© Suadi-Aramco
Dhahran: Retired Saudi Aramco senior executive Sadad I. Al-Husseini was surprised recently to be thrust into the international spotlight when newspapers picked up a story about a WikiLeaks release of a US State Department cable that attributed comments to him purporting to dispute Saudi Arabia's oil reserves.

The former executive vice president and veteran geologist was disappointed by the news stories, asserting that the American diplomat in Dhahran who sent the cable had not understood the technical industry terminology and that the press had sensationalized the communique in the interest of selling newspapers.

Al-Husseini consented to an exclusive interview with Arab News in order to set the record straight and assure the world that he had no doubt that Saudi Arabia will continue to be the world's largest supplier of crude oil for many decades to come.

"It is clear to me that the consulate official who approached me did not understand the technical distinctions I was making and that several subsequent news articles took my comments out of context for their own purposes," Al-Husseini said. "The reality is I have full confidence in Aramco's reserves estimates and have never questioned them in any case. How could I say Aramco's reserves are overstated by 300 billion barrels when Aramco's entire published reserves were only 260 billion barrels at that time?"

He explained that there were several categories of oil accumulations and reserves that are easy for people outside of the industry to get confused.

"The misunderstanding has to do with the difference between what can be categorized as reserves and what must be excluded from this category. Oil reserves are the most valuable commercial asset in today's global economy, and Aramco's petroleum engineers adhere to rigorous definitions when estimating them," Al-Husseini said.

"Any oil that is accumulated in rock formations but cannot be extracted with today's modern technology in a profitable manner is excluded by definition from the proven reserves category. The consulate staff were confusing the well established and proven categories of oil reserves with other categories of questionable and very difficult to recover oil accumulations."

He noted that Aramco's exploration activities are continuing to pay off with significant oil and gas finds that are adding to the Kingdom's reserves on a year by year basis.

"There are excellent opportunities to discover additional oilfields in Saudi Arabia both in older rock formations as well as in offshore regions such as the Red Sea," said Al-Husseini. "I myself participated in the pioneering exploration programs that discovered the deep gas and condensate fields in the Eastern Province, the Arabian Super Light fields in Central Arabia, and the oil and gas condensate fields along the Red Sea coast."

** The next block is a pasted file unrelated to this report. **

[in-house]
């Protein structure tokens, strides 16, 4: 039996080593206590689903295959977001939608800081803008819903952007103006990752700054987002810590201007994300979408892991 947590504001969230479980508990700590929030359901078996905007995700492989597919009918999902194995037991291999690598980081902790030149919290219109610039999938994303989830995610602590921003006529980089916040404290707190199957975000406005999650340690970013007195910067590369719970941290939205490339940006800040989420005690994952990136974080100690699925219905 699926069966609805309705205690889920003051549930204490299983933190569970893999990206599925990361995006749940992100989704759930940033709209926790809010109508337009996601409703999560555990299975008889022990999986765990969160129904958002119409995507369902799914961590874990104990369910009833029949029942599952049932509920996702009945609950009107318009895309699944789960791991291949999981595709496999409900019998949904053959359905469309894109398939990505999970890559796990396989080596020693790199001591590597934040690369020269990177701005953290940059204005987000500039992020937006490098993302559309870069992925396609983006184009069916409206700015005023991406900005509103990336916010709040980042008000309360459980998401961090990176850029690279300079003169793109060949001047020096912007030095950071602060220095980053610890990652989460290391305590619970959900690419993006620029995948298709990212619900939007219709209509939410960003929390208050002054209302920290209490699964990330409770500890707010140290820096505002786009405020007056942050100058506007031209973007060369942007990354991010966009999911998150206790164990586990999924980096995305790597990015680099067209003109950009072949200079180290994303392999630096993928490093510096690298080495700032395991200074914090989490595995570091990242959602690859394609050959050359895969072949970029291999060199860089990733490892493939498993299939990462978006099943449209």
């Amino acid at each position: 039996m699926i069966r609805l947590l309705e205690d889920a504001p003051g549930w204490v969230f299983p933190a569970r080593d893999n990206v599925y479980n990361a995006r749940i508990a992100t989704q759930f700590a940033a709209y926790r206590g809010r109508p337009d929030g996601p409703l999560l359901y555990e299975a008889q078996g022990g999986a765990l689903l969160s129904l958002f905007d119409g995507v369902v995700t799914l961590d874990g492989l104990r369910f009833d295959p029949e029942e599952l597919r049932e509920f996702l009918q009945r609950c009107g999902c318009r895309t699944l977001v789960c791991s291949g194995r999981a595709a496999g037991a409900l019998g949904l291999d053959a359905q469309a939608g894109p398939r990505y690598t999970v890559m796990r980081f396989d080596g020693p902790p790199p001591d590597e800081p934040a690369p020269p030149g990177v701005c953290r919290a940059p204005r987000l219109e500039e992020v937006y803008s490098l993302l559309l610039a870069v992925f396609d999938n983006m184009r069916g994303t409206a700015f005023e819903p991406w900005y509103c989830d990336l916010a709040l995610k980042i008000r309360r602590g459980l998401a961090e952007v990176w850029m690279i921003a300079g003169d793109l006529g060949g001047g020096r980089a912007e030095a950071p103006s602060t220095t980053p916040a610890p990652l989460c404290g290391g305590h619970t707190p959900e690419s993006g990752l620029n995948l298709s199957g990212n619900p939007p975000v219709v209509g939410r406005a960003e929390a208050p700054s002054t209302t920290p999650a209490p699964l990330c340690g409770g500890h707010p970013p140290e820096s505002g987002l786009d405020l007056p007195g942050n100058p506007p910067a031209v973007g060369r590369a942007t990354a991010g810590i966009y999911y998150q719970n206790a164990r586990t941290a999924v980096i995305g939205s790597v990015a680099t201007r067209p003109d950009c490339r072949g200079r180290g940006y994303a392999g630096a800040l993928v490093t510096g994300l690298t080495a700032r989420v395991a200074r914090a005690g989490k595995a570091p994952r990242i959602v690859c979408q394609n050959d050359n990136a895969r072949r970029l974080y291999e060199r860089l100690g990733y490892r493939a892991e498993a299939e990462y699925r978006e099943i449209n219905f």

Responding to a comment from an interview with former Saudi Aramco President and CEO Frank Jungers in which he noted that in the 1970s the actual size of the Khurais oil field was grossly underestimated, Al-Husseini said that was then; this is now.

"Technology will always have a fundamental role to play in optimizing the development of natural resources and Aramco has a long track record in this regard. In the early 1980s it was thought that Khurais field could not exceed 450,000 bpd when fully developed. The installation of modern submersible pumps, seawater injection and well-by-well production management allows the field to now sustain 1.2 million bpd and for decades to come," Al-Husseini said. "Similarly, Shaybah field was originally thought to require over 500 wells to produce 250,000 bpd. When we completed the first increment in the mid-1990s, we applied wide-spread horizontal drilling, and were able to deliver 500,000 barrels per day from only 125 horizontal wells. The field is now on its way to achieving one million barrels per day of production capacity with horizontal wells that extend several kilometers underground and deliver several thousand barrels of oil a day each."

Al-Husseini remains extremely optimistic about the Kingdom's ability to provide large amounts of oil for a long time, both through new finds and through improving oil recovery rates.

"New exploration technologies, when combined with highly qualified teams of explorationists, will definitely continue to make important discoveries within the Kingdom as confirmed by the many new oil and gas discoveries that are being reported on a regular basis," he said. "With regards to recovery rates, they are a function of both technology and economics. To the extent that oil prices justify it, new technologies will be developed by Aramco's innovative scientists and engineers and investments will be made to improve recoveries from existing reservoirs.

Looking to the future, Al-Husseini noted that the globe's ever-increasing appetite for energy will keep traditional resources, such as oil and gas, along with alternative energy sources, in high demand for a long time to come.

"The demand for transportation fuels in Western Europe has leveled off, but the need for transportation solutions continues to accelerate at very demanding rates elsewhere in the world," he said. "Hybrids and plug-in cars are an option in Europe but need clean electricity, which is best generated by gas-fired power plants. The reality is that gas reserves, as large as they are, cannot replace both coal and crude oil in the global economy. Eventually, the laws of economics dictate that traded gas prices must rise to match sustainable oil prices, and the global thirst for all forms of energy will consume both fossil fuels and still require supplemental alternatives."